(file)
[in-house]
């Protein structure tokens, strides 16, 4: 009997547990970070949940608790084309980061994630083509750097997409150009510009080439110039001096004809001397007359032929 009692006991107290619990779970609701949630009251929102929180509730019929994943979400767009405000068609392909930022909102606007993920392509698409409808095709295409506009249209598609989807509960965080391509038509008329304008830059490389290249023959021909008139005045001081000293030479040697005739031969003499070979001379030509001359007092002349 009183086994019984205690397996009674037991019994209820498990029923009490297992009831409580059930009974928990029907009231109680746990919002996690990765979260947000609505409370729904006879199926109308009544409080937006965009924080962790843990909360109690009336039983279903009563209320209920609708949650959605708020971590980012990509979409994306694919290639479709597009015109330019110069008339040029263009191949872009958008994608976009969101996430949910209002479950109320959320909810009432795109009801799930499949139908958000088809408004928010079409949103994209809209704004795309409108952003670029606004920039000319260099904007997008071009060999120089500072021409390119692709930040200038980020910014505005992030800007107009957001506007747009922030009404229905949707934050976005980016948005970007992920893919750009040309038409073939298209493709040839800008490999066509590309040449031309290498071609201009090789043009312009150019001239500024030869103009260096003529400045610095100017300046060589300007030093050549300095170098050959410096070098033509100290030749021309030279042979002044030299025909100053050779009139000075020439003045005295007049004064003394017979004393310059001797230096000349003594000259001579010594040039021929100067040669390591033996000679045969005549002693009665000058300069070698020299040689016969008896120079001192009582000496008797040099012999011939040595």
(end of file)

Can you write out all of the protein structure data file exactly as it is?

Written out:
[in-house]
């Protein structure tokens, strides 16, 4: 009997547990970070949940608790084309980061994630083509750097997409150009510009080439110039001096004809001397007359032929 009692006991107290619990779970609701949630009251929102929180509730019929994943979400767009405000068609392909930022909102606007993920392509698409409808095709295409506009249209598609989807509960965080391509038509008329304008830059490389290249023959021909008139005045001081000293030479040697005739031969003499070979001379030509001359007092002349 009183086994019984205690397996009674037991019994209820498990029923009490297992009831409580059930009974928990029907009231109680746990919002996690990765979260947000609505409370729904006879199926109308009544409080937006965009924080962790843990909360109690009336039983279903009563209320209920609708949650959605708020971590980012990509979409994306694919290639479709597009015109330019110069008339040029263009191949872009958008994608976009969101996430949910209002479950109320959320909810009432795109009801799930499949139908958000088809408004928010079409949103994209809209704004795309409108952003670029606004920039000319260099904007997008071009060999120089500072021409390119692709930040200038980020910014505005992030800007107009957001506007747009922030009404229905949707934050976005980016948005970007992920893919750009040309038409073939298209493709040839800008490999066509590309040449031309290498071609201009090789043009312009150019001239500024030869103009260096003529400045610095100017300046060589300007030093050549300095170098050959410096070098033509100290030749021309030279042979002044030299025909100053050779009139000075020439003045005295007049004064003394017979004393310059001797230096000349003594000259001579010594040039021929100067040669390591033996000679045969005549002693009665000058300069070698020299040689016969008896120079001192009582000496008797040099012999011939040595």